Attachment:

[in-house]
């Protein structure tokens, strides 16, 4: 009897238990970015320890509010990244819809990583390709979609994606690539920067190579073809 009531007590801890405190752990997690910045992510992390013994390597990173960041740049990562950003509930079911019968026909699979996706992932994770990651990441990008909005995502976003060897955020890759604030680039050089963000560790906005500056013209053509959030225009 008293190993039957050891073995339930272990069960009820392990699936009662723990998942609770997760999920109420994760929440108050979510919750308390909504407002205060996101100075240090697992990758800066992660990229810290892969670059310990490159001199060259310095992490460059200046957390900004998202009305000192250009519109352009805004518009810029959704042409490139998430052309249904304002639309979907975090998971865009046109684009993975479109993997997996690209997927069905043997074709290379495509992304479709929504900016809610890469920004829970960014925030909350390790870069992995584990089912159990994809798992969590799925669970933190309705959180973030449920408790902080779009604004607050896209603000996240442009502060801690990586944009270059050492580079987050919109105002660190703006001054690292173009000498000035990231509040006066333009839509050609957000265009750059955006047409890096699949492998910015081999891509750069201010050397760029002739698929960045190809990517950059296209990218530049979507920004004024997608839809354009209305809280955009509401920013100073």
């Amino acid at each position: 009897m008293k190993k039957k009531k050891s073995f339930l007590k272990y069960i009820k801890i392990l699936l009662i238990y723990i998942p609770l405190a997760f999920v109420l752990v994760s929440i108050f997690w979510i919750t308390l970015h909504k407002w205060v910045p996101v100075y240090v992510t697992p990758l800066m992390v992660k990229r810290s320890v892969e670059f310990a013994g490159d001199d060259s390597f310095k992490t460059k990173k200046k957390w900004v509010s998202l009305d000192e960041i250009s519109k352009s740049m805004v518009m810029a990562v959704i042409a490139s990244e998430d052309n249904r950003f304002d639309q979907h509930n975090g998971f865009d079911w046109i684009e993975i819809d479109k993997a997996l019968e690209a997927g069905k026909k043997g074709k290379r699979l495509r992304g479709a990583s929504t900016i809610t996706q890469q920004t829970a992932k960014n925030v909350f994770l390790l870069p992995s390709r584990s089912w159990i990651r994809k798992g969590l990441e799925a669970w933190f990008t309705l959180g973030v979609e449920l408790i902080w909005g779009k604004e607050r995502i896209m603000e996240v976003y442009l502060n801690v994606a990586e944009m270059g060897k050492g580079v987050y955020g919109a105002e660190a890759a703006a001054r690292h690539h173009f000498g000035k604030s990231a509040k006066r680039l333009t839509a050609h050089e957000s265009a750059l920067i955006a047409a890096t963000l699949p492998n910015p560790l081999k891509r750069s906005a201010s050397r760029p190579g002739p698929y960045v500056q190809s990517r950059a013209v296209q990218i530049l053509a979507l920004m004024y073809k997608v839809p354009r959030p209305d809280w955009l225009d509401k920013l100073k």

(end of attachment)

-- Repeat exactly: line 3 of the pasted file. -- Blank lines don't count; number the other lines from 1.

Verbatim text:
């Amino acid at each position: 009897m008293k190993k039957k009531k050891s073995f339930l007590k272990y069960i009820k801890i392990l699936l009662i238990y723990i998942p609770l405190a997760f999920v109420l752990v994760s929440i108050f997690w979510i919750t308390l970015h909504k407002w205060v910045p996101v100075y240090v992510t697992p990758l800066m992390v992660k990229r810290s320890v892969e670059f310990a013994g490159d001199d060259s390597f310095k992490t460059k990173k200046k957390w900004v509010s998202l009305d000192e960041i250009s519109k352009s740049m805004v518009m810029a990562v959704i042409a490139s990244e998430d052309n249904r950003f304002d639309q979907h509930n975090g998971f865009d079911w046109i684009e993975i819809d479109k993997a997996l019968e690209a997927g069905k026909k043997g074709k290379r699979l495509r992304g479709a990583s929504t900016i809610t996706q890469q920004t829970a992932k960014n925030v909350f994770l390790l870069p992995s390709r584990s089912w159990i990651r994809k798992g969590l990441e799925a669970w933190f990008t309705l959180g973030v979609e449920l408790i902080w909005g779009k604004e607050r995502i896209m603000e996240v976003y442009l502060n801690v994606a990586e944009m270059g060897k050492g580079v987050y955020g919109a105002e660190a890759a703006a001054r690292h690539h173009f000498g000035k604030s990231a509040k006066r680039l333009t839509a050609h050089e957000s265009a750059l920067i955006a047409a890096t963000l699949p492998n910015p560790l081999k891509r750069s906005a201010s050397r760029p190579g002739p698929y960045v500056q190809s990517r950059a013209v296209q990218i530049l053509a979507l920004m004024y073809k997608v839809p354009r959030p209305d809280w955009l225009d509401k920013l100073k």